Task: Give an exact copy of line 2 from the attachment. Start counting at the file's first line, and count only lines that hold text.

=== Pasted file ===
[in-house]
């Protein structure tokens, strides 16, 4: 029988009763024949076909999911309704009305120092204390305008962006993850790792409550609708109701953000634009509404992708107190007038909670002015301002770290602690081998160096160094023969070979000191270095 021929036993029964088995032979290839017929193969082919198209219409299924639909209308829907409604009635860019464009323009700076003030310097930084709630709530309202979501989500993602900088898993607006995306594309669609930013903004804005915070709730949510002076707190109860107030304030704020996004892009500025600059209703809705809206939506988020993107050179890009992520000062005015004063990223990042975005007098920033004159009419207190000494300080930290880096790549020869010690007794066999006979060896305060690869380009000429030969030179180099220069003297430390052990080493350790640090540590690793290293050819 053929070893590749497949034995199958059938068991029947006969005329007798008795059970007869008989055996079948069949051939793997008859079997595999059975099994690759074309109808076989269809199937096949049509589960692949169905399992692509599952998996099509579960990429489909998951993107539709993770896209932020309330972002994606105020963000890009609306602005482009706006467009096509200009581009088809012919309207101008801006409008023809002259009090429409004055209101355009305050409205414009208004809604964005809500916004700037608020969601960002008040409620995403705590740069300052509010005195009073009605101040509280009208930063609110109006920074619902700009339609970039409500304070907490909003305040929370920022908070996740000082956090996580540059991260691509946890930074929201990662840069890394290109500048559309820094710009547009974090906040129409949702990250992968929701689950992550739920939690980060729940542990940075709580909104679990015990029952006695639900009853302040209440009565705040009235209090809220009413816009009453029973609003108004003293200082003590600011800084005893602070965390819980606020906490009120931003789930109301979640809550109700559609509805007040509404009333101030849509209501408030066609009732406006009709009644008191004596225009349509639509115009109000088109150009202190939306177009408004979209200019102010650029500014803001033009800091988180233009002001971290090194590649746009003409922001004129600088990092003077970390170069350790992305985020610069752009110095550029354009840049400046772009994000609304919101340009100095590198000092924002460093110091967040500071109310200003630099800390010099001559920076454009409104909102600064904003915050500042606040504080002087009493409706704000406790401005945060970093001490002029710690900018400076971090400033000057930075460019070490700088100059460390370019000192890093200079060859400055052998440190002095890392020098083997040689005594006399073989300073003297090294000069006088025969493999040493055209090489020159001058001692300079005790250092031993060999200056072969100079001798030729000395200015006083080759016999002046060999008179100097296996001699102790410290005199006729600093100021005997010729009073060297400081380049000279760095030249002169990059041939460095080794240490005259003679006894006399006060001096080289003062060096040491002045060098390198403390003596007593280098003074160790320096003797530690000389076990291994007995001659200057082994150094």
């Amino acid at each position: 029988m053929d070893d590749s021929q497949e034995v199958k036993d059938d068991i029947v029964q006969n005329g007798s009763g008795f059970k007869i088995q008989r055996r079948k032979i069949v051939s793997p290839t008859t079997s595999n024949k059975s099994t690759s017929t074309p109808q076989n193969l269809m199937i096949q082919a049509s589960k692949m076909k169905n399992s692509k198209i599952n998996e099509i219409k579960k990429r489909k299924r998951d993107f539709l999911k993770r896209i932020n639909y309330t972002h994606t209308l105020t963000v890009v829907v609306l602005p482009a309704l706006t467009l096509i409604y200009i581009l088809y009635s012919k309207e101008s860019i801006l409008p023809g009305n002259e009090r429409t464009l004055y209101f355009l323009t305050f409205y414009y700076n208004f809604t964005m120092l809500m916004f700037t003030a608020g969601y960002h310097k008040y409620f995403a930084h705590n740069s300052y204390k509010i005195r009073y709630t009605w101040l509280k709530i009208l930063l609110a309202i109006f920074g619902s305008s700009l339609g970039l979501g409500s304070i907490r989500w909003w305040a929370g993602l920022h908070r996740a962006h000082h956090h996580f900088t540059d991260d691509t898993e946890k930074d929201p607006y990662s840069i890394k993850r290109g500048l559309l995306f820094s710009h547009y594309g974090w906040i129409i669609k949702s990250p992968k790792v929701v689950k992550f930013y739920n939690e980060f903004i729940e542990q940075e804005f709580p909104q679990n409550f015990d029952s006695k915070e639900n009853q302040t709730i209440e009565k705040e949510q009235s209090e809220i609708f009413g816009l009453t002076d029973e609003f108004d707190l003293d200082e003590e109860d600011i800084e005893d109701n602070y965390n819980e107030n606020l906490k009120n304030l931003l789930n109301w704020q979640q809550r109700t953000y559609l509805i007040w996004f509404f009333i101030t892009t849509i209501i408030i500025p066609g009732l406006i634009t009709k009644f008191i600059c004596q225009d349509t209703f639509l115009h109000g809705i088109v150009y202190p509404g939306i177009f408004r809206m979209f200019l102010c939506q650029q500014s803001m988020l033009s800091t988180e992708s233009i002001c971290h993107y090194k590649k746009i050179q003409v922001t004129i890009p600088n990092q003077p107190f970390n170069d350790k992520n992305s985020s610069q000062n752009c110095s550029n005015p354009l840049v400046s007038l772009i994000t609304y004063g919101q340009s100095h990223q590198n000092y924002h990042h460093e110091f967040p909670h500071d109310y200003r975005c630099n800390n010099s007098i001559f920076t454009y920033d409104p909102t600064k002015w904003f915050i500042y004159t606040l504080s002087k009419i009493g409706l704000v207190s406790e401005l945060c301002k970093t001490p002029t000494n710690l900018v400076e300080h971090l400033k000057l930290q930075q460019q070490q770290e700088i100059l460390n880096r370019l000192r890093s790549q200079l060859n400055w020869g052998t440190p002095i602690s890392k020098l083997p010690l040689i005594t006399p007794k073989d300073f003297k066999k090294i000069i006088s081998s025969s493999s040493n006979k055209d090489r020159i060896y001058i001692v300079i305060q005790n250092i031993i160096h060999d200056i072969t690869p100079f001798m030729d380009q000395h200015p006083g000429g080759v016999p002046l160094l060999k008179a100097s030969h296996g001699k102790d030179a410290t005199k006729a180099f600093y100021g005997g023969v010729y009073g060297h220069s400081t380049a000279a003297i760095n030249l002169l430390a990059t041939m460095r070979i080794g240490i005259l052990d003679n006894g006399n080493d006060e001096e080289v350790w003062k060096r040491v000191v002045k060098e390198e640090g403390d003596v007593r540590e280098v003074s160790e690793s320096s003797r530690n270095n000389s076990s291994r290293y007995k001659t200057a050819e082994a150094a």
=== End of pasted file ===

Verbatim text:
């Protein structure tokens, strides 16, 4: 029988009763024949076909999911309704009305120092204390305008962006993850790792409550609708109701953000634009509404992708107190007038909670002015301002770290602690081998160096160094023969070979000191270095 021929036993029964088995032979290839017929193969082919198209219409299924639909209308829907409604009635860019464009323009700076003030310097930084709630709530309202979501989500993602900088898993607006995306594309669609930013903004804005915070709730949510002076707190109860107030304030704020996004892009500025600059209703809705809206939506988020993107050179890009992520000062005015004063990223990042975005007098920033004159009419207190000494300080930290880096790549020869010690007794066999006979060896305060690869380009000429030969030179180099220069003297430390052990080493350790640090540590690793290293050819 053929070893590749497949034995199958059938068991029947006969005329007798008795059970007869008989055996079948069949051939793997008859079997595999059975099994690759074309109808076989269809199937096949049509589960692949169905399992692509599952998996099509579960990429489909998951993107539709993770896209932020309330972002994606105020963000890009609306602005482009706006467009096509200009581009088809012919309207101008801006409008023809002259009090429409004055209101355009305050409205414009208004809604964005809500916004700037608020969601960002008040409620995403705590740069300052509010005195009073009605101040509280009208930063609110109006920074619902700009339609970039409500304070907490909003305040929370920022908070996740000082956090996580540059991260691509946890930074929201990662840069890394290109500048559309820094710009547009974090906040129409949702990250992968929701689950992550739920939690980060729940542990940075709580909104679990015990029952006695639900009853302040209440009565705040009235209090809220009413816009009453029973609003108004003293200082003590600011800084005893602070965390819980606020906490009120931003789930109301979640809550109700559609509805007040509404009333101030849509209501408030066609009732406006009709009644008191004596225009349509639509115009109000088109150009202190939306177009408004979209200019102010650029500014803001033009800091988180233009002001971290090194590649746009003409922001004129600088990092003077970390170069350790992305985020610069752009110095550029354009840049400046772009994000609304919101340009100095590198000092924002460093110091967040500071109310200003630099800390010099001559920076454009409104909102600064904003915050500042606040504080002087009493409706704000406790401005945060970093001490002029710690900018400076971090400033000057930075460019070490700088100059460390370019000192890093200079060859400055052998440190002095890392020098083997040689005594006399073989300073003297090294000069006088025969493999040493055209090489020159001058001692300079005790250092031993060999200056072969100079001798030729000395200015006083080759016999002046060999008179100097296996001699102790410290005199006729600093100021005997010729009073060297400081380049000279760095030249002169990059041939460095080794240490005259003679006894006399006060001096080289003062060096040491002045060098390198403390003596007593280098003074160790320096003797530690000389076990291994007995001659200057082994150094």